The plan of Canadian firm BlackBerry Ltd. to back out of the consumer market, but continue serving governments and corporations, which has been its traditional strength is seen as a desperate move by most industry analysts and they state that this act will only accelerate the downward spiral the company is on. Fears of the long-term viability of BlackBerry Ltd. are being fueled by this dramatic restructuring and strategic shift. The platform can be abandoned by its consumers, business customers and telecom partners because of the uncertainty created by this decision. According to analysts, perception is important to people and things could get worse for the BlackBerry maker despite what its Balance Sheet says.

The price target of the stock of the company was stashed by nearly nine brokerages and was reduced to as low as $5. On Friday, the shares of the company had fallen by nearly 17% and had reduced even further to $8.23 on Monday, highlighting a further reduction of 5.6%. Once the pioneer in wireless mail, the Canadian smartphone maker announced the change of its strategy on Friday and also stated that it will be slashing around a one third of its total workforce and will report a quarterly loss of around $1 billion.

One of the firms that cut the share price from $8 to $5 stated that they had been steadfast in their position that the company should focus only on enterprise and downsize. Finally, the Canadian manufacturer is doing so, but only when recovery has become least likely. The company said that it would be announcing its quarterly earnings of September 27th and that’s when it will also discuss the future sales strategy of the business. Thorsten Heins, the Chief Executive of the company asserted that this shift to enterprise-customers only would be playing to the company’s strength in terms of reliability and security.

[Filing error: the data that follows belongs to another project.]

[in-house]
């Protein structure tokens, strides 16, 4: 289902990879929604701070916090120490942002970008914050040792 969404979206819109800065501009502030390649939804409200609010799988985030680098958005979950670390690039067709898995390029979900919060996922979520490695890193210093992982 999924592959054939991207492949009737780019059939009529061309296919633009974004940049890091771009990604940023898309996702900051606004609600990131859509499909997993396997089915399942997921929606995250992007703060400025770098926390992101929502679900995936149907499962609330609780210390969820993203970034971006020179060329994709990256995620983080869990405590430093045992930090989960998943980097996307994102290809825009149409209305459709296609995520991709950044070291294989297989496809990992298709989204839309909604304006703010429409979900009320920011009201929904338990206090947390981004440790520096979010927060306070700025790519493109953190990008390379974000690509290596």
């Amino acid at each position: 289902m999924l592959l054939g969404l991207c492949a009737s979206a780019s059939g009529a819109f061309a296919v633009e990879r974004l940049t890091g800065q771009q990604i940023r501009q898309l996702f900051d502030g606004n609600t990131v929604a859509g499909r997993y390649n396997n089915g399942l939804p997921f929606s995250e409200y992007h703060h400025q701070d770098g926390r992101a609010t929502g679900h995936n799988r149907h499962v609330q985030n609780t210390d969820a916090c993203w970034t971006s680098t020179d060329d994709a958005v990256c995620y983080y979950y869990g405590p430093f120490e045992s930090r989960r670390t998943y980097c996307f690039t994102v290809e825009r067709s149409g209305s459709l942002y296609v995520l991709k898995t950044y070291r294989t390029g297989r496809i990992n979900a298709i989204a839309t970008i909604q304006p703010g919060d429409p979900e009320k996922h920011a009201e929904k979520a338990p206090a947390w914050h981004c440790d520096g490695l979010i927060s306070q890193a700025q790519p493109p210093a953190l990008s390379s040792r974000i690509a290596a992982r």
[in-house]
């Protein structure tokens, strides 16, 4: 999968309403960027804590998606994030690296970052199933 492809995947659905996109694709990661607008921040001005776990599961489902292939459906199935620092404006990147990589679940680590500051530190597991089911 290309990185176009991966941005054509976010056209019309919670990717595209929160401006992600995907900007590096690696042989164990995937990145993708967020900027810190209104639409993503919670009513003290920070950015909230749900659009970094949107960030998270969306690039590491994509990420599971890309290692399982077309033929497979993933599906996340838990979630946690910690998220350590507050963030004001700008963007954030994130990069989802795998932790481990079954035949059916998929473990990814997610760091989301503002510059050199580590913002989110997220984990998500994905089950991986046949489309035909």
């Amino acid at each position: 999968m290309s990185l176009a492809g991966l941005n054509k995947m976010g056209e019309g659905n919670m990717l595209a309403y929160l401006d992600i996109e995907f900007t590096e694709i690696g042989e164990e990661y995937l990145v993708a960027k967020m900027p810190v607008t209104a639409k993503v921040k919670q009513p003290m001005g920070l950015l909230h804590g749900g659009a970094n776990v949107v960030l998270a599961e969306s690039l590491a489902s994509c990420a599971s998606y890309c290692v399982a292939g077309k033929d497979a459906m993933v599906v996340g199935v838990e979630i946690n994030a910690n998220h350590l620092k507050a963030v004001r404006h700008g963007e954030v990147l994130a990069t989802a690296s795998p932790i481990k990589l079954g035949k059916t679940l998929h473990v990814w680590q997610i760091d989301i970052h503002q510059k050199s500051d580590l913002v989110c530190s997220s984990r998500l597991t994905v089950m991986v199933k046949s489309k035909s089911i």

He said that enterprises and security matters were aware that BlackBerry carries the gold standard in enterprise mobility. The company still has a substantial subscriber base that totals approximately 72 million users worldwide at the end of June. However, three months earlier, the company had had around 76 million user base. Ever since Apple Inc. launched its iPhone and Samsung introduced its Galaxy devices, the BlackBerry maker has been struggling to cope in the market. Previously, the Canadian firm had dominated the market, but Android had sapped its market share.

The company had been relying on its Z10 touch-screen smartphone, the first smartphone based on its new BlackBerry 10 operating system, and had hoped that the device would help the company in recouping some of its luster. However, the bet didn’t work out for the company. Around 3 million of the BlackBerry devices are gathering dust in warehouses because distributors have been unable to sell them in the market. Nonetheless, shifting back to corporate customer will not fix anything because rival devices are already being used by various large organizations and employees are being given permission to use devices they prefer.